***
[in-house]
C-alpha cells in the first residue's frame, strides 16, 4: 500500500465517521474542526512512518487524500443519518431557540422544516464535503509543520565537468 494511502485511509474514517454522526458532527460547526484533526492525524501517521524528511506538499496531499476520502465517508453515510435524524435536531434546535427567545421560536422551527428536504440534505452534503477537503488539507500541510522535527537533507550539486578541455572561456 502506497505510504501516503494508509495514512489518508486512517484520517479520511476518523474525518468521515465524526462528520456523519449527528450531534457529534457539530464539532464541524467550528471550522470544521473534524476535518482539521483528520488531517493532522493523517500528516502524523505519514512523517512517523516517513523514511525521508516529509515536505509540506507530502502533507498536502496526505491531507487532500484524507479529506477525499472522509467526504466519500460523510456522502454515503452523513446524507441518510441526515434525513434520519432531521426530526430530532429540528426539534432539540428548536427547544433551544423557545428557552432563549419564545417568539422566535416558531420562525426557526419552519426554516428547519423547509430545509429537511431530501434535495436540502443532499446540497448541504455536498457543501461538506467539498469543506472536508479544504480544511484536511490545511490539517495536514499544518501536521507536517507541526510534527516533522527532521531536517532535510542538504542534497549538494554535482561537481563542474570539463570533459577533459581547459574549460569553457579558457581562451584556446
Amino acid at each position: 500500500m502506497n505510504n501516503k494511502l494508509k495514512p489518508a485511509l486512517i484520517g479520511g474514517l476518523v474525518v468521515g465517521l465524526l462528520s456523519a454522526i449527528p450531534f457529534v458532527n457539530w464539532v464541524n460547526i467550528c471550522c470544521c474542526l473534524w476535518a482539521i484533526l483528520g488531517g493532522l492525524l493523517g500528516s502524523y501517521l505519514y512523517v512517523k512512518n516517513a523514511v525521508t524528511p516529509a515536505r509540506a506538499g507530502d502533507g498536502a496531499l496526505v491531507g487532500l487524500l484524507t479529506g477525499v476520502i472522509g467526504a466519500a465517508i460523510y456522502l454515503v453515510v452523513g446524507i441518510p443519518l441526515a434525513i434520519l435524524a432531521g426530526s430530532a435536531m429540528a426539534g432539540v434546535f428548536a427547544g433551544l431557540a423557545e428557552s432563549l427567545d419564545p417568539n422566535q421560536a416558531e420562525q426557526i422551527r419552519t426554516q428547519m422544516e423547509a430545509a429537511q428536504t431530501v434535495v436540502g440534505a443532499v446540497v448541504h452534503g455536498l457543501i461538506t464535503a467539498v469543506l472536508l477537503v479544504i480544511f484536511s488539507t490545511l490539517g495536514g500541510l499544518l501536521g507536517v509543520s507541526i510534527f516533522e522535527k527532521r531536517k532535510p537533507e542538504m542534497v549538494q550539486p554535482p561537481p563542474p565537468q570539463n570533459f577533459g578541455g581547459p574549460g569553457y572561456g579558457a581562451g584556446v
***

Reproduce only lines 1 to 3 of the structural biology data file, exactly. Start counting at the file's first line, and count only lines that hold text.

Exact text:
[in-house]
C-alpha cells in the first residue's frame, strides 16, 4: 500500500465517521474542526512512518487524500443519518431557540422544516464535503509543520565537468 494511502485511509474514517454522526458532527460547526484533526492525524501517521524528511506538499496531499476520502465517508453515510435524524435536531434546535427567545421560536422551527428536504440534505452534503477537503488539507500541510522535527537533507550539486578541455572561456 502506497505510504501516503494508509495514512489518508486512517484520517479520511476518523474525518468521515465524526462528520456523519449527528450531534457529534457539530464539532464541524467550528471550522470544521473534524476535518482539521483528520488531517493532522493523517500528516502524523505519514512523517512517523516517513523514511525521508516529509515536505509540506507530502502533507498536502496526505491531507487532500484524507479529506477525499472522509467526504466519500460523510456522502454515503452523513446524507441518510441526515434525513434520519432531521426530526430530532429540528426539534432539540428548536427547544433551544423557545428557552432563549419564545417568539422566535416558531420562525426557526419552519426554516428547519423547509430545509429537511431530501434535495436540502443532499446540497448541504455536498457543501461538506467539498469543506472536508479544504480544511484536511490545511490539517495536514499544518501536521507536517507541526510534527516533522527532521531536517532535510542538504542534497549538494554535482561537481563542474570539463570533459577533459581547459574549460569553457579558457581562451584556446
Amino acid at each position: 500500500m502506497n505510504n501516503k494511502l494508509k495514512p489518508a485511509l486512517i484520517g479520511g474514517l476518523v474525518v468521515g465517521l465524526l462528520s456523519a454522526i449527528p450531534f457529534v458532527n457539530w464539532v464541524n460547526i467550528c471550522c470544521c474542526l473534524w476535518a482539521i484533526l483528520g488531517g493532522l492525524l493523517g500528516s502524523y501517521l505519514y512523517v512517523k512512518n516517513a523514511v525521508t524528511p516529509a515536505r509540506a506538499g507530502d502533507g498536502a496531499l496526505v491531507g487532500l487524500l484524507t479529506g477525499v476520502i472522509g467526504a466519500a465517508i460523510y456522502l454515503v453515510v452523513g446524507i441518510p443519518l441526515a434525513i434520519l435524524a432531521g426530526s430530532a435536531m429540528a426539534g432539540v434546535f428548536a427547544g433551544l431557540a423557545e428557552s432563549l427567545d419564545p417568539n422566535q421560536a416558531e420562525q426557526i422551527r419552519t426554516q428547519m422544516e423547509a430545509a429537511q428536504t431530501v434535495v436540502g440534505a443532499v446540497v448541504h452534503g455536498l457543501i461538506t464535503a467539498v469543506l472536508l477537503v479544504i480544511f484536511s488539507t490545511l490539517g495536514g500541510l499544518l501536521g507536517v509543520s507541526i510534527f516533522e522535527k527532521r531536517k532535510p537533507e542538504m542534497v549538494q550539486p554535482p561537481p563542474p565537468q570539463n570533459f577533459g578541455g581547459p574549460g569553457y572561456g579558457a581562451g584556446v